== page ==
Is This You? Ragging out | NevadaAppeal.com

Is This You? Ragging out

Trina Machacek

Something hit me funny just before dinner last night. Something that in our house we do all the time. It has become so commonplace I think nothing of it. I’m thinking, though, if you were at my table when I did this, you might have a second thought about staying for dinner.

But first let me expand on just how informal we are here in the Machacek home. We kick off our shoes when we get home. I sleep on the couch and put my feet on it, too. There’s a nice even layer of dust on all our plants. They get a “dusting” once a year if they look a bit sad and need to breathe through their leaves. We use our dining room table as a catchall and for an office and utility counter. Oh, and I sometimes forget to feed the cat until he comes out rolling a can of cat food with his nose. Yeah, we’re pretty laid back around here.

So with that in your head, you might be able to excuse this. While at the table awaiting dinner my other half moved some of his stuff off to the side to make room for his plate. I said to him as I noticed his “spot” was a bit grimy, “Do you need a rag?” Wait, what? Yes I asked him if he needed a rag to wash the table off. A rag. If you were asked to wash your table off with a rag, would that be appetizing to you?

How could you resist not jumping on that offer just before eating? “Why, yes! Please hand me a rag so that I might swish it around and slop stuff across the place where I am about to eat my meal.” Yum, yum. Where do I line up to get my rag?

I suppose that most people use a dishcloth to wash off the table. The difference between a dishcloth and a rag? About a thousand days of use and several hundred washings. But here, in this home, a dishcloth is known as a rag. Not to be confused with a rag that is used to clean a dropped egg or a spilled soda off the floor. You probably want to know the difference between a rag used to clean up a spill and the dishcloth kind of rag used on the table and counters. Well, a dishcloth is a rag in the sink and when something is spilled on the floor it loses its dishcloth title and is just a rag. Once a dishcloth is used as just a rag to clean up a spill is put directly in the wash. After it’s washed, miraculously it gets its crown back and is a dishcloth — but we call it a rag. See?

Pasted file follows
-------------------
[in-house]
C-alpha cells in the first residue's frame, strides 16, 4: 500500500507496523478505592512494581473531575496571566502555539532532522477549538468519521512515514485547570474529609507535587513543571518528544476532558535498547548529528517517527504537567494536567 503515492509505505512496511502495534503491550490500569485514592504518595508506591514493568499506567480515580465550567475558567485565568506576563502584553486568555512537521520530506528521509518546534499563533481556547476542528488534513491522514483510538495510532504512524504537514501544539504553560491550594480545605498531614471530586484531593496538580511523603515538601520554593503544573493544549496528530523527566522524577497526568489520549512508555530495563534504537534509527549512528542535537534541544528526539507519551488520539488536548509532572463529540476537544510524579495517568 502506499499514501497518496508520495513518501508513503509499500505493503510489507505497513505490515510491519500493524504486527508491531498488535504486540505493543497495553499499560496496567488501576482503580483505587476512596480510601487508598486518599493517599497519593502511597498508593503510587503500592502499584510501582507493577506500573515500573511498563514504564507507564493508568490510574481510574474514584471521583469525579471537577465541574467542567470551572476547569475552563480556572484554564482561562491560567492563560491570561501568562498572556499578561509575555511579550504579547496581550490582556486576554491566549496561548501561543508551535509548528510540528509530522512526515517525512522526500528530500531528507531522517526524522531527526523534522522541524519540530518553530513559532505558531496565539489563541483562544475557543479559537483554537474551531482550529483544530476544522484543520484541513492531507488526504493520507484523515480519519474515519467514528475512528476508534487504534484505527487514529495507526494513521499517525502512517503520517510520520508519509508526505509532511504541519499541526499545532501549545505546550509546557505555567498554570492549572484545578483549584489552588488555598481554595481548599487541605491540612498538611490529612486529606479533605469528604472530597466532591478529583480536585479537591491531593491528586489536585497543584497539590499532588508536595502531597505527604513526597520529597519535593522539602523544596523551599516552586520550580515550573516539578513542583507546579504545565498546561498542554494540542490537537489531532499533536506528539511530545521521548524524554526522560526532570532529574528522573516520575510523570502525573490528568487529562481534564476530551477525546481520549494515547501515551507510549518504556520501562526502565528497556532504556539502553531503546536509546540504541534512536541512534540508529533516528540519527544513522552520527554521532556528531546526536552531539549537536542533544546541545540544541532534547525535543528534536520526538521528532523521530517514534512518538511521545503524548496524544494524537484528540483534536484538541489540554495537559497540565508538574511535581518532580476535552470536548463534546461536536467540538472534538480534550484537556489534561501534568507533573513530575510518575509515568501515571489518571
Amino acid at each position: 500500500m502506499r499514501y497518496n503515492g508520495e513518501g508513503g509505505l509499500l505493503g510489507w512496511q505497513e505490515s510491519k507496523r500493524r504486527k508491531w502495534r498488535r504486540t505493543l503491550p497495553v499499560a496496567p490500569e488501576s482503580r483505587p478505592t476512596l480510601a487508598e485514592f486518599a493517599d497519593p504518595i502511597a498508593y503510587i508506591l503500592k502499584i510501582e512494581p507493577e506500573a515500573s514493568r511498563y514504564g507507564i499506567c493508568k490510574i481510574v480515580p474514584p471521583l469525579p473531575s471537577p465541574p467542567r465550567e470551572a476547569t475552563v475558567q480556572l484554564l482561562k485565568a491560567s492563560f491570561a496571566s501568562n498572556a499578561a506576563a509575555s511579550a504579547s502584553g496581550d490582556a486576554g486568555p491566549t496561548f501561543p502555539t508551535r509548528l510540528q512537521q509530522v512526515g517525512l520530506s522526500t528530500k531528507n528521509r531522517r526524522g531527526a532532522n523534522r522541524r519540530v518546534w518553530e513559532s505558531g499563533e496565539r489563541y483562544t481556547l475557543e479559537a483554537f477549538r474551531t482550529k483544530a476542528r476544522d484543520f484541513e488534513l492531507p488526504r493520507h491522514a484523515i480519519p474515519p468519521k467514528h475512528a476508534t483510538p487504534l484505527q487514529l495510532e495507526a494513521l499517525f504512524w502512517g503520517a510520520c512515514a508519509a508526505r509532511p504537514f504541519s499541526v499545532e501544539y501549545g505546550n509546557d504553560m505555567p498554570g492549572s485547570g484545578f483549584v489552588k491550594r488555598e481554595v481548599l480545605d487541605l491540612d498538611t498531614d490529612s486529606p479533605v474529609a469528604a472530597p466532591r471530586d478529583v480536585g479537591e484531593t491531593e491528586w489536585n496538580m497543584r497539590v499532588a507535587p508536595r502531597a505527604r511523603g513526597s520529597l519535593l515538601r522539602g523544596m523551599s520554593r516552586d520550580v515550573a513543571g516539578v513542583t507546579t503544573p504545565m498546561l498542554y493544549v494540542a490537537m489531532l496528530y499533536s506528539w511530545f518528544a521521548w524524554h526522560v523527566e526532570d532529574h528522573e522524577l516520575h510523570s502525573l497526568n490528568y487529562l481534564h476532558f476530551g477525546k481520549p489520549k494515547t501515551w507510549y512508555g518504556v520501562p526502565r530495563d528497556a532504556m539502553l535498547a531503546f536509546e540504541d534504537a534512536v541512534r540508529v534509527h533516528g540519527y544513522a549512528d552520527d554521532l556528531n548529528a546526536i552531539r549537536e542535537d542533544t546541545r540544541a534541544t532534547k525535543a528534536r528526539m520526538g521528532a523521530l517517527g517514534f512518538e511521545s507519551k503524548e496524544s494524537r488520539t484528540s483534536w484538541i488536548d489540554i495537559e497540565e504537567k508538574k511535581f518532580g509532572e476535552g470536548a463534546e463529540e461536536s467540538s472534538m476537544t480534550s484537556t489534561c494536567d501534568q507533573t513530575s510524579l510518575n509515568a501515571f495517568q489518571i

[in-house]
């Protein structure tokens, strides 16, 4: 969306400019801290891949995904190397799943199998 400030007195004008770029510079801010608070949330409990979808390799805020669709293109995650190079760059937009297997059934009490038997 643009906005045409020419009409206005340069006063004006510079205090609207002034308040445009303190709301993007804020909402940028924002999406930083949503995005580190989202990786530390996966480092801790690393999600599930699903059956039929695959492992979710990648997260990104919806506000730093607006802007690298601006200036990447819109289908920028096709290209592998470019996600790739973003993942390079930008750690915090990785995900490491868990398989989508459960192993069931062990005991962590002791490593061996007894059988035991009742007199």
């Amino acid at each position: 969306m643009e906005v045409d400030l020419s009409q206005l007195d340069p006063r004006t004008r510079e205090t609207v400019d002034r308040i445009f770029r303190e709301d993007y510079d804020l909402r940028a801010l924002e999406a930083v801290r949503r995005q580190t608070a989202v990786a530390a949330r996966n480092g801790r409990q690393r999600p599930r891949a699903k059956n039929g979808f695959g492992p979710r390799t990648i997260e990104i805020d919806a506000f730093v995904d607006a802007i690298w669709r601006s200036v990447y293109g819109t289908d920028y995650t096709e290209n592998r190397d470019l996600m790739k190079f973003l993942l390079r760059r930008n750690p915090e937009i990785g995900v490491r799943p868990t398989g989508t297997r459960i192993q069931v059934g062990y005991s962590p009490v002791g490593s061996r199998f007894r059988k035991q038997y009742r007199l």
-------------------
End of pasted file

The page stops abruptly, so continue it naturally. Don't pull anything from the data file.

Am I kidding myself this is the norm? I don’t think so. This has to be a learned trait. I mean, I didn’t just wake up and start calling a dishcloth a rag. After all, I know what a real rag is. A real rag, something that’s only a rag and no sort of cleaning cloth, is a cutup T-shirt or old towel that’s used to wipe greasy hands in the shop/garage and when it’s used enough and becomes dirtier than the hands it’s meant to clean, it’s thrown away. A real rag is used when painting to wipe up drips and drops of paint that escape the over-exuberant painter’s paint brush. Again, when that rag has so much paint on it, it will make a bigger mess wiping up paint than it cleans, it’s thrown away. Those are real rags.

Oh, we hand out rags in the bathroom, too. Get in the shower without a washcloth? “Hey, hand me a rag,” can be heard from under water. You can also count on getting a rag thrown at you when you need to wipe off the baby’s mouth. But that will always be a clean rag, for goodness’ sake. We’re not raised as little piggies.

It’s a comfort to find out I’m not alone in this rag syndrome. Even though I know there are some who will not succumb to calling some things a rag. Good for you if a dishcloth will always be a dishcloth and a washcloth will always be a washcloth. In this laid-back house where comfort is as important as keeping some sort of chocolate in the house, in more than one hidey hole, a rag is a rag is a rag. Unless it’s truly a real rag!

I think I have ragged on this just about long enough.

Trina lives in Eureka, Nevada. Her book ITY BITS is on Kindle. Share with her at itybytrina@yahoo.com.